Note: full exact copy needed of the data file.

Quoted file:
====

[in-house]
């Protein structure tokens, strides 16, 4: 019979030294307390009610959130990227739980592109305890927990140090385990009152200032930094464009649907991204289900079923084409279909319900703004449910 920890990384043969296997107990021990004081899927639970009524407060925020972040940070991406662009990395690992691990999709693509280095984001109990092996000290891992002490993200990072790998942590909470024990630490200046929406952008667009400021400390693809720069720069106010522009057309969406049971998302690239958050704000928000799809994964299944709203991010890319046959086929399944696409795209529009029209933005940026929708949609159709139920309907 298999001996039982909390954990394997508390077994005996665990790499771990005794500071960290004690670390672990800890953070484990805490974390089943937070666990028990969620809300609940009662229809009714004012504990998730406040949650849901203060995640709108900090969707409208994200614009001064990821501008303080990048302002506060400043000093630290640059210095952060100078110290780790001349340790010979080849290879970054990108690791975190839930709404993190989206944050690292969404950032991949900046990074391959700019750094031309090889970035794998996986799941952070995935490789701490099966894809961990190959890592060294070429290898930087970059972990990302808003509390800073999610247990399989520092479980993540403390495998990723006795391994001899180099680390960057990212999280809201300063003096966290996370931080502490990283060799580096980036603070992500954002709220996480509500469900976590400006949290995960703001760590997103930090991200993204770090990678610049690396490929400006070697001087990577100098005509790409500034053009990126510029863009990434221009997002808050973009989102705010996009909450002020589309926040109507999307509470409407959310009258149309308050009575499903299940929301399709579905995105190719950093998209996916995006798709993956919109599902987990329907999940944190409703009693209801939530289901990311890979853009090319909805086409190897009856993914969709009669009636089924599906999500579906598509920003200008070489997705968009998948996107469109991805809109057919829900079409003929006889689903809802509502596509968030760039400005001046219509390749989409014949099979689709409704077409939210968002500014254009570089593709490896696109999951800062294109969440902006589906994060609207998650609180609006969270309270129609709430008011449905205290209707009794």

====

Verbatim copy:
[in-house]
């Protein structure tokens, strides 16, 4: 019979030294307390009610959130990227739980592109305890927990140090385990009152200032930094464009649907991204289900079923084409279909319900703004449910 920890990384043969296997107990021990004081899927639970009524407060925020972040940070991406662009990395690992691990999709693509280095984001109990092996000290891992002490993200990072790998942590909470024990630490200046929406952008667009400021400390693809720069720069106010522009057309969406049971998302690239958050704000928000799809994964299944709203991010890319046959086929399944696409795209529009029209933005940026929708949609159709139920309907 298999001996039982909390954990394997508390077994005996665990790499771990005794500071960290004690670390672990800890953070484990805490974390089943937070666990028990969620809300609940009662229809009714004012504990998730406040949650849901203060995640709108900090969707409208994200614009001064990821501008303080990048302002506060400043000093630290640059210095952060100078110290780790001349340790010979080849290879970054990108690791975190839930709404993190989206944050690292969404950032991949900046990074391959700019750094031309090889970035794998996986799941952070995935490789701490099966894809961990190959890592060294070429290898930087970059972990990302808003509390800073999610247990399989520092479980993540403390495998990723006795391994001899180099680390960057990212999280809201300063003096966290996370931080502490990283060799580096980036603070992500954002709220996480509500469900976590400006949290995960703001760590997103930090991200993204770090990678610049690396490929400006070697001087990577100098005509790409500034053009990126510029863009990434221009997002808050973009989102705010996009909450002020589309926040109507999307509470409407959310009258149309308050009575499903299940929301399709579905995105190719950093998209996916995006798709993956919109599902987990329907999940944190409703009693209801939530289901990311890979853009090319909805086409190897009856993914969709009669009636089924599906999500579906598509920003200008070489997705968009998948996107469109991805809109057919829900079409003929006889689903809802509502596509968030760039400005001046219509390749989409014949099979689709409704077409939210968002500014254009570089593709490896696109999951800062294109969440902006589906994060609207998650609180609006969270309270129609709430008011449905205290209707009794």